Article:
Leaves on Artificial Turf

As we often remind you in our blogs, choosing the right location for a tree is the first step to a successful planting. But this can go beyond simply identifying the right spot in your yard. You might also be wondering if you can plant a tree in an artificial turf lawn, or in decomposed granite or gravel. Do trees have to be planted in a traditional planter bed?

In short, yes, designers can plan for artificial turf installations to go around existing trees, shrubs, and other plants. It is better to install the turf around existing trees (vs. cutting a hole in the turf and planting a new tree, but that can also be done). Just make sure you create the proper edging after adding a tree to artificial turf to prevent future issues. Speaking of potential future challenges, be sure to double check the manufacturer’s warranty to make sure the tree doesn’t void any warranties offered.

If you do decide you’d like a tree in your artificial turf, choose a drought-tolerant species that requires little water or pruning. All trees require some maintenance, but the easier the better in this case. After the tree is planted, be sure to fertilize the tree and provide the right nutrients. The extra heat that artificial turf generates will be hard on the tree, so proper nutrition will be even more important than normal.

Even drought tolerant trees need water (especially with our historically low rainfall of late). One thing to keep in mind is that Southern CA is known for having hard water. Why does that matter? Watering a tree with hard water can lead to staining issues with your artificial turf. You might want to wash the turf off periodically so that those tree-water stains don’t impact the aesthetics of your landscape.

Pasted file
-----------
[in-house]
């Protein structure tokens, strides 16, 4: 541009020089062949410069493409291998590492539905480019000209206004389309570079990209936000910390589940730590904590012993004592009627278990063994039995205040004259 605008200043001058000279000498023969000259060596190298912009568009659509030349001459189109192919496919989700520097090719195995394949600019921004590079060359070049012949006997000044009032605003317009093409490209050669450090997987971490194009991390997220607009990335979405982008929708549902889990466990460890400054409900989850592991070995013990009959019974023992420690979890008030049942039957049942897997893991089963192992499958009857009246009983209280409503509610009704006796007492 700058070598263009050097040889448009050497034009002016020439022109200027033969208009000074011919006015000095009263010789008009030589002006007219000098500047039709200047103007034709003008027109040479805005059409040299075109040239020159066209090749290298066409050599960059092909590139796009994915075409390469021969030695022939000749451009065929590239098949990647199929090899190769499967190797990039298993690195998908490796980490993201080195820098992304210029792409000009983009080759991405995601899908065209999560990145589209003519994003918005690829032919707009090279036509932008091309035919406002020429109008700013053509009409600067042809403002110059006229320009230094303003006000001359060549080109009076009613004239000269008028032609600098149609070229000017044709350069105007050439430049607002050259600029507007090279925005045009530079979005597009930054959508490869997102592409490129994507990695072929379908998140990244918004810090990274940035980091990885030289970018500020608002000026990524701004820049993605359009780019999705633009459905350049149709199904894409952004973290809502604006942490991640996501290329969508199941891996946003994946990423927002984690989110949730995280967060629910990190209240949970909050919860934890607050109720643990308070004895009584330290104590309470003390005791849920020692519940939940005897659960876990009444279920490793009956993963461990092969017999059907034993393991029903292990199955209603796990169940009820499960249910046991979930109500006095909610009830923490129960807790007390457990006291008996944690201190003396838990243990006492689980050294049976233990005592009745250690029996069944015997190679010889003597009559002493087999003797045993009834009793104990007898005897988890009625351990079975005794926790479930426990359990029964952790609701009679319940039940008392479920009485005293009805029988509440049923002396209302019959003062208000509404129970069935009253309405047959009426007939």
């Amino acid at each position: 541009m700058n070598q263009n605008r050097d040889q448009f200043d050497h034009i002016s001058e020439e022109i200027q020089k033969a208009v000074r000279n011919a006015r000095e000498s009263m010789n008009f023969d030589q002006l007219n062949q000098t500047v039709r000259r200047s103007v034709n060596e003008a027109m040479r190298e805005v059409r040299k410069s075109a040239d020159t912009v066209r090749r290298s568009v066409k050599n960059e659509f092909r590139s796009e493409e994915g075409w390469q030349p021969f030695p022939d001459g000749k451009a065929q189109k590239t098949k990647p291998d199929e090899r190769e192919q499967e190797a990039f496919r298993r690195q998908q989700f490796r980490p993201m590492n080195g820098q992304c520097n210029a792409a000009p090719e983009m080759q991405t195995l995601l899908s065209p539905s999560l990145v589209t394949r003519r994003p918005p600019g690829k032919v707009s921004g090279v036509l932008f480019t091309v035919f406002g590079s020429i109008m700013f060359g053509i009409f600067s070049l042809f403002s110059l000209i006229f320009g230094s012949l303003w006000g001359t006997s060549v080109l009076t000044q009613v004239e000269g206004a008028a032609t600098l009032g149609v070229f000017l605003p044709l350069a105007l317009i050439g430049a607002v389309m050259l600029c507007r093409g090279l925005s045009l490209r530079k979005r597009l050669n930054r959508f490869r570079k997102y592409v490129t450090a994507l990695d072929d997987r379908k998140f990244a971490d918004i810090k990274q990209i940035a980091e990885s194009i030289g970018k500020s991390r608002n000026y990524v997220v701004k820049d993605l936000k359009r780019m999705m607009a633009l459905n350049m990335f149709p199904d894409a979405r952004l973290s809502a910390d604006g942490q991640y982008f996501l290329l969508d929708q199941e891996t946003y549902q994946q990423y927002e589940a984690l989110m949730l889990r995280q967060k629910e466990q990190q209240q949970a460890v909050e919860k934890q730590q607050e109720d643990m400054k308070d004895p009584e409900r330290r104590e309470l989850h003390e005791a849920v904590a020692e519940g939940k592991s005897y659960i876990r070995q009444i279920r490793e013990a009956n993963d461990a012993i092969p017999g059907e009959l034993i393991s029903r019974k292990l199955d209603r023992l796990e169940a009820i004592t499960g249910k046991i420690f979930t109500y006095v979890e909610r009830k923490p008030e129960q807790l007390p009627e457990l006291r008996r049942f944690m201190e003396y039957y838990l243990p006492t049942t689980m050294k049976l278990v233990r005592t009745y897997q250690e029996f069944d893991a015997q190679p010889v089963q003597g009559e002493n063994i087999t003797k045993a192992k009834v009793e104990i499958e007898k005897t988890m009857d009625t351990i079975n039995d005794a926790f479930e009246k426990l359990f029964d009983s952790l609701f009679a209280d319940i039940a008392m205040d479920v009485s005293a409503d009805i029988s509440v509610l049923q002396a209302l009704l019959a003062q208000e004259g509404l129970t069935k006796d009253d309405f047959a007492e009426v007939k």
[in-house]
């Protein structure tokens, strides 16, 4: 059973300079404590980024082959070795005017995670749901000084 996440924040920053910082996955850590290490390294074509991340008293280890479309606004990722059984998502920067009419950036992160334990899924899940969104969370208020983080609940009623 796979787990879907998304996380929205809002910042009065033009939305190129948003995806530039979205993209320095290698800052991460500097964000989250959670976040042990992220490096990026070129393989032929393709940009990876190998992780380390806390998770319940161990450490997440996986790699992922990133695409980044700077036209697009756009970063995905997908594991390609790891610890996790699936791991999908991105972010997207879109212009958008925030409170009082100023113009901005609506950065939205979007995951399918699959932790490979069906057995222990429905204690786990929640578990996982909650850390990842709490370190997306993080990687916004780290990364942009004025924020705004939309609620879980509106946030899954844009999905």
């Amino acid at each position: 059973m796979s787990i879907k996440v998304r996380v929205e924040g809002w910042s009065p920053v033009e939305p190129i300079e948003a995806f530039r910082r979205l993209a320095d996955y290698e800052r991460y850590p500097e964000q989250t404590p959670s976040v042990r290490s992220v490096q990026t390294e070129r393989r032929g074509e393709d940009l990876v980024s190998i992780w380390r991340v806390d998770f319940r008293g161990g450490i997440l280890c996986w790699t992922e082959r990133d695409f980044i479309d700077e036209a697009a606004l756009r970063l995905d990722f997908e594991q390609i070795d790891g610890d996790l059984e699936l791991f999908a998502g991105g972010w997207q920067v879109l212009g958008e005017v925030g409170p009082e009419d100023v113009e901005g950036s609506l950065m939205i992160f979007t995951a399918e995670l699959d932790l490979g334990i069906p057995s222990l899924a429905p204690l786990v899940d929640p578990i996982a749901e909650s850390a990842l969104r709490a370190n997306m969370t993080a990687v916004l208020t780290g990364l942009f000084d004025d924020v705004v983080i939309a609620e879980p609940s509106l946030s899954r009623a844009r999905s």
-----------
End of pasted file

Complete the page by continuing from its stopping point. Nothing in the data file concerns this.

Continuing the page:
All trees drop leaves (even the evergreen ones). Typically, when you mow grass, the small leaf loss that occurs throughout the year will go unnoticed. Not so with artificial turf. Leaves that fall on synthetic grass need to be removed but be sure not to use a rake with metal tines as that can damage your turf. A leaf blower, broom or plastic rake would be your best bet. We’ve seen some people that prefer a shop vac for this cleanup, but keep in mind that you’ll be needing more sand/infill than normal if you decide to go that route.

If you decide that planting trees in artificial turf is more work than it’s worth, we get it. Other than a traditional mulched planting border, you can also plant a new tree in decomposed granite (aka DG) or gravel. Because these materials drain so well, you’ll need to keep a closer eye on the moisture needs of the tree. Before planting it, amend the soil with nutrient rich compost and verify the functionality of the drip system. Spray systems will not work with this kind of landscape mulch, so drip will be a must.

Dealing with leaves on gravel or decomposed granite can be a bit tricky because you don’t want to move the substrate itself. A leaf blower provides your best option, or you can use a rake with very flexible tines (as opposed to stiff ones).

If you have questions about installing a tree in any type of landscape, just give us a call. We can help you decide which options are best for your situation.

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